As far as much of the gameplay goes, it’s alright if you can get accustomed to Nasir’s 3 inch “sword”. Most of the bosses are good for a challenging fight, though the devs did some cheesy stuff to make them more difficult, like turn off magic casting and health regeneration in boss rooms. There are also plenty of enemies to do battle with and you’ll rarely see recycled monsters, though most of them behave in similar manners. Nasir’s magic is also entertaining and it does a good job of making up for the horrible sword mechanics, since you can just blast monsters with fireballs most of the time.

    Certain events in the game were also altered and not for the better. While I’m not an expert on the original version of the game, the SNES port is overly backtracky and often forces players to bounce between the towns and dungeons for no reason. Even worse, there are two instances where NPCs “join” Nasir and follow him through certain areas. While these NPCs can’t be killed, having to escort them is a rather miserable affair. It takes an NPC forever just to travel from one side of the screen to the other and the player is forced to stay in the same general area as them. They also have terrible pathing and often get hung up on corners, which makes baby sitting them even more unpleasant.

Nasir running from a giant turd.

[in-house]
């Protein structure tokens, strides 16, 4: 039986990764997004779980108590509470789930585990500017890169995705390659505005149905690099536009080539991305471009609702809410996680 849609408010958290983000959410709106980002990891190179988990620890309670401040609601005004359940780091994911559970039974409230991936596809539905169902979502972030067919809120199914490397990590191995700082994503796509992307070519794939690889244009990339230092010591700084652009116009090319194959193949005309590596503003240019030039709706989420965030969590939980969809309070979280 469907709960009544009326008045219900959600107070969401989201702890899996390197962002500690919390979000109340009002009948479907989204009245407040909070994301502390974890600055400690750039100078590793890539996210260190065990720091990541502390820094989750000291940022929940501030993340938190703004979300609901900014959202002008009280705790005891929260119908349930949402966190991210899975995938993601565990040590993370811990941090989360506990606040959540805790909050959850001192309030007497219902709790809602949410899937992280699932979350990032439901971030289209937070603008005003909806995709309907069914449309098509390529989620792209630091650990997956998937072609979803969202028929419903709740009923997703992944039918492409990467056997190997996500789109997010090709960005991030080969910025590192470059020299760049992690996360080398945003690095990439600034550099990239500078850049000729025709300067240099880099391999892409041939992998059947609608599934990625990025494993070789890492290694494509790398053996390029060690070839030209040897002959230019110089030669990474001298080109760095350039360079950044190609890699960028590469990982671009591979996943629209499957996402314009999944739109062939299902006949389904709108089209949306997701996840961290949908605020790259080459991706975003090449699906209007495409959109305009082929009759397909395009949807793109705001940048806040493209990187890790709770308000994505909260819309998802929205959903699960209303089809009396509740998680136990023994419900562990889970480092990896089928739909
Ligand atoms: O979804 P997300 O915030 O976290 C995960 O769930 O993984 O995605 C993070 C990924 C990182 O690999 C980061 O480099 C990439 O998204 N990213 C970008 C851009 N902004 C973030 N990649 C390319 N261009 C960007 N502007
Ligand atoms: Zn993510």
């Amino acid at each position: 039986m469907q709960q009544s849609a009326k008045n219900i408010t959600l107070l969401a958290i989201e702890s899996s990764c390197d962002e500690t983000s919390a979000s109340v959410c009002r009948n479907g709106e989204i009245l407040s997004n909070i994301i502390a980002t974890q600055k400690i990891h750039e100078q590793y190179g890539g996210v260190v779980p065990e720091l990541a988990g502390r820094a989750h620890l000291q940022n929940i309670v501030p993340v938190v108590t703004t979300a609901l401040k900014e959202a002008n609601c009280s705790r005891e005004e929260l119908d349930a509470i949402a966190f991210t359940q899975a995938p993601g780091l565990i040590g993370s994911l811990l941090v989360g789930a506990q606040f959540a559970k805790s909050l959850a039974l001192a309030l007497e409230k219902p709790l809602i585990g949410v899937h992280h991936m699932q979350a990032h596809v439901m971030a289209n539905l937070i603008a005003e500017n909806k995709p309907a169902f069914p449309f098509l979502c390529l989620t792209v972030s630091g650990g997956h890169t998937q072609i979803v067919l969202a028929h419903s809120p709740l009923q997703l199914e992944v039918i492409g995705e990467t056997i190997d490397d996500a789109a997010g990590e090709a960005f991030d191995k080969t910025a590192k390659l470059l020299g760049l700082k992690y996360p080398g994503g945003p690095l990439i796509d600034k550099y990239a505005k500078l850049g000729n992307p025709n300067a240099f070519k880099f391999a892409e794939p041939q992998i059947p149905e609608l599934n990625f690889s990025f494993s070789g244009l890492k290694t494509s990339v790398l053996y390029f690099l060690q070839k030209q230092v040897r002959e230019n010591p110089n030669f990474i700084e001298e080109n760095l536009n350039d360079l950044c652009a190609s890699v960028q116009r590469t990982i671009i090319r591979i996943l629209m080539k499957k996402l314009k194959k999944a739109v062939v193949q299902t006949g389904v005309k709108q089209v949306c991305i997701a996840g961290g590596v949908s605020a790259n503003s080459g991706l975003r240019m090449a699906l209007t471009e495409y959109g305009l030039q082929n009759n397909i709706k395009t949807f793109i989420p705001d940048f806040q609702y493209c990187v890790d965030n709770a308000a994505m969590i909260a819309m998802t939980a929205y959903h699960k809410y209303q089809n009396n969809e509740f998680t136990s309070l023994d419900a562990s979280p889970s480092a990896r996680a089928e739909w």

For the most part, SNES Lagoon looks inferior to Sharp X68000 Lagoon, but I’m not sure Kemco is completely at fault in this case, because the X68000 was certainly more powerful than the Super Nintendo. Still, Lagoon doesn’t look all that great even by SNES standards. At least there’s a lot of variety to the monsters and some of them are cool looking. The bosses were also interesting thanks to the manticores, demon knights, and strange octopus creatures the game throws at the player. Nasir’s magic effects were also kind of good, which makes me wonder if Kemco had ambitious plans for this game and ran out of budget or something.

   This game’s story didn’t make a lot of sense to me. The premise is simple enough, the water from Lagoon Castle has become tainted and Nasir must investigate the problem, but a lot of the plot related events felt like they came out of nowhere. Out of curiosity, I watched a video of the English patched X68000 version and, wouldn’t you know it, a lot of dialogue was cut from the game. While some of it was almost certainly cut to adhere to Nintendo’s “family friendly” policy, a lot of innocuous, yet important dialogue was also removed. In fact much of the story was changed and it’s hard to say why. This is especially true for the ending, which is almost entirely different than the original ending, though I must admit, I like the SNES ending a bit better.